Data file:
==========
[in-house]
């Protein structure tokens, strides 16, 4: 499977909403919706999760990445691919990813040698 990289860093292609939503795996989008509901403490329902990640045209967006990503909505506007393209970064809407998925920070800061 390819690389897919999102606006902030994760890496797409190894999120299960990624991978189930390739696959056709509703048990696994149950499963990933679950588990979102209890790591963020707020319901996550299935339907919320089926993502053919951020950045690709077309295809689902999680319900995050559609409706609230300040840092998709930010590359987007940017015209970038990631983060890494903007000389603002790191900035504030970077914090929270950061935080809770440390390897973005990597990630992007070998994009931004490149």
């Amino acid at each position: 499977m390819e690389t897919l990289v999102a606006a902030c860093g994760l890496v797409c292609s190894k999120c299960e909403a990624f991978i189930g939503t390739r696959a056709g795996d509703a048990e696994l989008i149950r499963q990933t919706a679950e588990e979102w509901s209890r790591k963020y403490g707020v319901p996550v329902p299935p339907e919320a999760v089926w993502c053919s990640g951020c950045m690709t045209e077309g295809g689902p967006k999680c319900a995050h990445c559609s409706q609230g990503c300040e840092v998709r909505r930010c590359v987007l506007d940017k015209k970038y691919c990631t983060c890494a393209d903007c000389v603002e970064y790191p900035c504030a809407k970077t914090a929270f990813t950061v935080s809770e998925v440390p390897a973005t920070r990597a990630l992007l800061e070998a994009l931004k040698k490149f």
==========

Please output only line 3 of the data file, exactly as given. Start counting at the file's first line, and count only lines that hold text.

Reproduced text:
């Amino acid at each position: 499977m390819e690389t897919l990289v999102a606006a902030c860093g994760l890496v797409c292609s190894k999120c299960e909403a990624f991978i189930g939503t390739r696959a056709g795996d509703a048990e696994l989008i149950r499963q990933t919706a679950e588990e979102w509901s209890r790591k963020y403490g707020v319901p996550v329902p299935p339907e919320a999760v089926w993502c053919s990640g951020c950045m690709t045209e077309g295809g689902p967006k999680c319900a995050h990445c559609s409706q609230g990503c300040e840092v998709r909505r930010c590359v987007l506007d940017k015209k970038y691919c990631t983060c890494a393209d903007c000389v603002e970064y790191p900035c504030a809407k970077t914090a929270f990813t950061v935080s809770e998925v440390p390897a973005t920070r990597a990630l992007l800061e070998a994009l931004k040698k490149f």